“Common sense is the collection of prejudices acquired by age eighteen.” ~Albert Einstein
Being an effective leader requires that you measure your expectations, otherwise there will be no way of evaluating your success or that of your business. In addition, things that are not measured typically get relegated to a low priority by staff. Finally, if you are not measuring all aspects of your business, you can make grievous errors in your decision-making, which can be so costly.
One way to measure outcomes or expectations is by using profit centers. Identifying profit centers helps you evaluate how effective each part of your organization is.
We were helping an aircraft servicing company develop a strategic plan. During these planning sessions, we discovered that 50 percent of the firm’s profits came from airplane sales, yet they had no one assigned to this activity full time.
When they saw the hard numbers, they redistributed their personnel to better support their sales efforts. Once they had employees devoted to selling, their sales soared. If they had profit centers or some other method of measurement in place, they could have acted on this much earlier.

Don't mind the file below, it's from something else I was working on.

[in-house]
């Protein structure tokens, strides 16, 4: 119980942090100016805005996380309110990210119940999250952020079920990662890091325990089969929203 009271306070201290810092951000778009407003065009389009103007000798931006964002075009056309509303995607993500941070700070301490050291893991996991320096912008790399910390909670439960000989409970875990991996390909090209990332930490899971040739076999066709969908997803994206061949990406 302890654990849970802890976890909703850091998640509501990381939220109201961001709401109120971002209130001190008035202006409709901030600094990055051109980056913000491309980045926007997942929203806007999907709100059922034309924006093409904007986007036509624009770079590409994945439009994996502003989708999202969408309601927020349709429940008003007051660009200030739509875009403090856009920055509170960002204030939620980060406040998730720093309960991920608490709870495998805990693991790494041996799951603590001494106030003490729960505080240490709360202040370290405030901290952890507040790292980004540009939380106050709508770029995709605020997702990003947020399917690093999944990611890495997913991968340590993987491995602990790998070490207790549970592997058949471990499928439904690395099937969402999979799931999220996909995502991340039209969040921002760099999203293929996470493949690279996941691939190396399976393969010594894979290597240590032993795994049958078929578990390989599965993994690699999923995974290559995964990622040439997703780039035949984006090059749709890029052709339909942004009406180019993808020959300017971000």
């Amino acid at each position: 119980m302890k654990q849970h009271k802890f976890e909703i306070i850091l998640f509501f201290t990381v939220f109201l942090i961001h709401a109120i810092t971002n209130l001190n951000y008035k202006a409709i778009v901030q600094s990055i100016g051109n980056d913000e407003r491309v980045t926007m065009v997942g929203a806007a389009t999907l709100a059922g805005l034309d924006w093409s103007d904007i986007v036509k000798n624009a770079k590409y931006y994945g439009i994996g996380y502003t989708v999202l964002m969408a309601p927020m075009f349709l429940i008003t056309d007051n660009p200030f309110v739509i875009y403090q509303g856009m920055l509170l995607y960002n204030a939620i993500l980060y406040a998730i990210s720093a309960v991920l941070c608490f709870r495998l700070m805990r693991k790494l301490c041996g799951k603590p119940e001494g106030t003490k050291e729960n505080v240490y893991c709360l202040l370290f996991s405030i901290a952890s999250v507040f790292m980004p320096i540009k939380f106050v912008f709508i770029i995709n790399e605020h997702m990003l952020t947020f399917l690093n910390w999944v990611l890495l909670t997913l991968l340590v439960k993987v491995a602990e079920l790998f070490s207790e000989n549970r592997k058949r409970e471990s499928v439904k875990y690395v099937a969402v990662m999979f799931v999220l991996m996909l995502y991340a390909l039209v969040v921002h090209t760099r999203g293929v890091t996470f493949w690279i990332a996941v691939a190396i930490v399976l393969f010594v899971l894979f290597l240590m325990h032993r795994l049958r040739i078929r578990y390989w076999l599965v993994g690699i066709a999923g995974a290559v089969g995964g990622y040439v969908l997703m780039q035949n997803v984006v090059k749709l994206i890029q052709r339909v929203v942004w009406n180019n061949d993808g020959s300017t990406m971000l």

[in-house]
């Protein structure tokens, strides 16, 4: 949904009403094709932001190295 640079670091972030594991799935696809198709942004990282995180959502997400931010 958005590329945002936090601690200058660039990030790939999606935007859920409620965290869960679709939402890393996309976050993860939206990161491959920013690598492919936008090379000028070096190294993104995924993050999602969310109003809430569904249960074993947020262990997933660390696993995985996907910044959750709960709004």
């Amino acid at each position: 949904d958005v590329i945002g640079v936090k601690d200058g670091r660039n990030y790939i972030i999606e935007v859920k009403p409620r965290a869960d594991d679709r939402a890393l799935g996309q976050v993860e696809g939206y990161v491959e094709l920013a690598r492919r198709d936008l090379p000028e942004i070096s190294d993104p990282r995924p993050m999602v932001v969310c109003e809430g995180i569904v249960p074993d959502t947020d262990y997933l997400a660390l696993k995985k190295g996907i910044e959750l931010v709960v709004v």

For another example, a service company was struggling with sales that were falling at a rate of 15 percent a year. They just did not know how to stop the red ink from flowing. Part of the problem was that they had gotten so used to business coming to them they just did not know how to respond when this changed.
During a strategic planning session with the staff, it became apparent that they were drowning in red ink. Sessions also showed that they were currently devoting less than 1 percent of their total revenue to sales. Once they were able to see how the lack of support for their sales efforts was sinking their business, they decided to implement a very aggressive sales program.
One caveat with measurement is that you must make sure you are measuring the right thing. Quantifying operations is so important, but they must be tied to the mission of the organization. For instance, one firm spent so much time trying to quantify its bad debts that they missed the important fact that bad debts would naturally increase as their sales did. By focusing only on minimizing bad debts, they were greatly restricting sales by making credit standards too tight.
The Florida Sterling Council, with which I serve as a member of the board, offers great training on measurement and process improvement. I encourage you to look into these resources.
Now go out and make sure that you are measuring as much as you can without getting too deep in the details. The more you measure the effectiveness of activities congruent with your mission, the more successful your organization will be.
You can do this.